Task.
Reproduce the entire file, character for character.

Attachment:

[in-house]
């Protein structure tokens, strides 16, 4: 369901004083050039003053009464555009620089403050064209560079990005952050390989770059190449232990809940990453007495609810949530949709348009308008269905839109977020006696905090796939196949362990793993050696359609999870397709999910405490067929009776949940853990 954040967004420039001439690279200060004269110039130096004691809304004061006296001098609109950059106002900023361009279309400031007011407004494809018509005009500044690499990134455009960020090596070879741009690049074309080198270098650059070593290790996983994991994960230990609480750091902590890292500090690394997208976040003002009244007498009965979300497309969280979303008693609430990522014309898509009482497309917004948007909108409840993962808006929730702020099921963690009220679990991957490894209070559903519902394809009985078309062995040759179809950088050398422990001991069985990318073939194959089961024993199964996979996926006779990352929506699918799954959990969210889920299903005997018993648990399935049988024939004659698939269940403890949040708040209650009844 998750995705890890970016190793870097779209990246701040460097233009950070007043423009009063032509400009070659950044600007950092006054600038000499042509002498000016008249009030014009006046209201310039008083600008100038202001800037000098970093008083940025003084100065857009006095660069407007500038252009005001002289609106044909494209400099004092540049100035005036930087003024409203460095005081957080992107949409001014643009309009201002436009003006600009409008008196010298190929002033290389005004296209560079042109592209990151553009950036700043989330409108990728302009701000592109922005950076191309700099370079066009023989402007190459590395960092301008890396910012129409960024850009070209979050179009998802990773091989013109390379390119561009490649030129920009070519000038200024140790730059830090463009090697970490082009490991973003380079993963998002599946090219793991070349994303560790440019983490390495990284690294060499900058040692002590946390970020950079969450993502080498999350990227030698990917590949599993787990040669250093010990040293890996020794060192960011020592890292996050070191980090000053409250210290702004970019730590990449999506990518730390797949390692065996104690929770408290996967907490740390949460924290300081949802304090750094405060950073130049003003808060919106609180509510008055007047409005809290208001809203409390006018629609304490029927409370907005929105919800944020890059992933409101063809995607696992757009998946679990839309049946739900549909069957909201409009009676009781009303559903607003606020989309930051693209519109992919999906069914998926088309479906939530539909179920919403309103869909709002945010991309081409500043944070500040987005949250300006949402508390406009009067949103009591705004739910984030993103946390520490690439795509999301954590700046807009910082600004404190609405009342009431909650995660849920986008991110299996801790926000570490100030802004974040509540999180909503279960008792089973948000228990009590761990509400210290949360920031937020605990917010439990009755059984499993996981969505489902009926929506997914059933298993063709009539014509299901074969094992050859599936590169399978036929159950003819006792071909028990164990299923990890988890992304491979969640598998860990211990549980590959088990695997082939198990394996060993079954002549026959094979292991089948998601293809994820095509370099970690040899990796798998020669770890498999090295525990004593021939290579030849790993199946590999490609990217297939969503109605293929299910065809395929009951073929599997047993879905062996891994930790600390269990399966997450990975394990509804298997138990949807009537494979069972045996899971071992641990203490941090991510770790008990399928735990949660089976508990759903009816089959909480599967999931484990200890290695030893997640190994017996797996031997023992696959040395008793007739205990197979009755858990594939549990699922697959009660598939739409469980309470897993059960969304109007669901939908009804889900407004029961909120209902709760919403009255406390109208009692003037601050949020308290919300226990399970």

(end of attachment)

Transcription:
[in-house]
């Protein structure tokens, strides 16, 4: 369901004083050039003053009464555009620089403050064209560079990005952050390989770059190449232990809940990453007495609810949530949709348009308008269905839109977020006696905090796939196949362990793993050696359609999870397709999910405490067929009776949940853990 954040967004420039001439690279200060004269110039130096004691809304004061006296001098609109950059106002900023361009279309400031007011407004494809018509005009500044690499990134455009960020090596070879741009690049074309080198270098650059070593290790996983994991994960230990609480750091902590890292500090690394997208976040003002009244007498009965979300497309969280979303008693609430990522014309898509009482497309917004948007909108409840993962808006929730702020099921963690009220679990991957490894209070559903519902394809009985078309062995040759179809950088050398422990001991069985990318073939194959089961024993199964996979996926006779990352929506699918799954959990969210889920299903005997018993648990399935049988024939004659698939269940403890949040708040209650009844 998750995705890890970016190793870097779209990246701040460097233009950070007043423009009063032509400009070659950044600007950092006054600038000499042509002498000016008249009030014009006046209201310039008083600008100038202001800037000098970093008083940025003084100065857009006095660069407007500038252009005001002289609106044909494209400099004092540049100035005036930087003024409203460095005081957080992107949409001014643009309009201002436009003006600009409008008196010298190929002033290389005004296209560079042109592209990151553009950036700043989330409108990728302009701000592109922005950076191309700099370079066009023989402007190459590395960092301008890396910012129409960024850009070209979050179009998802990773091989013109390379390119561009490649030129920009070519000038200024140790730059830090463009090697970490082009490991973003380079993963998002599946090219793991070349994303560790440019983490390495990284690294060499900058040692002590946390970020950079969450993502080498999350990227030698990917590949599993787990040669250093010990040293890996020794060192960011020592890292996050070191980090000053409250210290702004970019730590990449999506990518730390797949390692065996104690929770408290996967907490740390949460924290300081949802304090750094405060950073130049003003808060919106609180509510008055007047409005809290208001809203409390006018629609304490029927409370907005929105919800944020890059992933409101063809995607696992757009998946679990839309049946739900549909069957909201409009009676009781009303559903607003606020989309930051693209519109992919999906069914998926088309479906939530539909179920919403309103869909709002945010991309081409500043944070500040987005949250300006949402508390406009009067949103009591705004739910984030993103946390520490690439795509999301954590700046807009910082600004404190609405009342009431909650995660849920986008991110299996801790926000570490100030802004974040509540999180909503279960008792089973948000228990009590761990509400210290949360920031937020605990917010439990009755059984499993996981969505489902009926929506997914059933298993063709009539014509299901074969094992050859599936590169399978036929159950003819006792071909028990164990299923990890988890992304491979969640598998860990211990549980590959088990695997082939198990394996060993079954002549026959094979292991089948998601293809994820095509370099970690040899990796798998020669770890498999090295525990004593021939290579030849790993199946590999490609990217297939969503109605293929299910065809395929009951073929599997047993879905062996891994930790600390269990399966997450990975394990509804298997138990949807009537494979069972045996899971071992641990203490941090991510770790008990399928735990949660089976508990759903009816089959909480599967999931484990200890290695030893997640190994017996797996031997023992696959040395008793007739205990197979009755858990594939549990699922697959009660598939739409469980309470897993059960969304109007669901939908009804889900407004029961909120209902709760919403009255406390109208009692003037601050949020308290919300226990399970």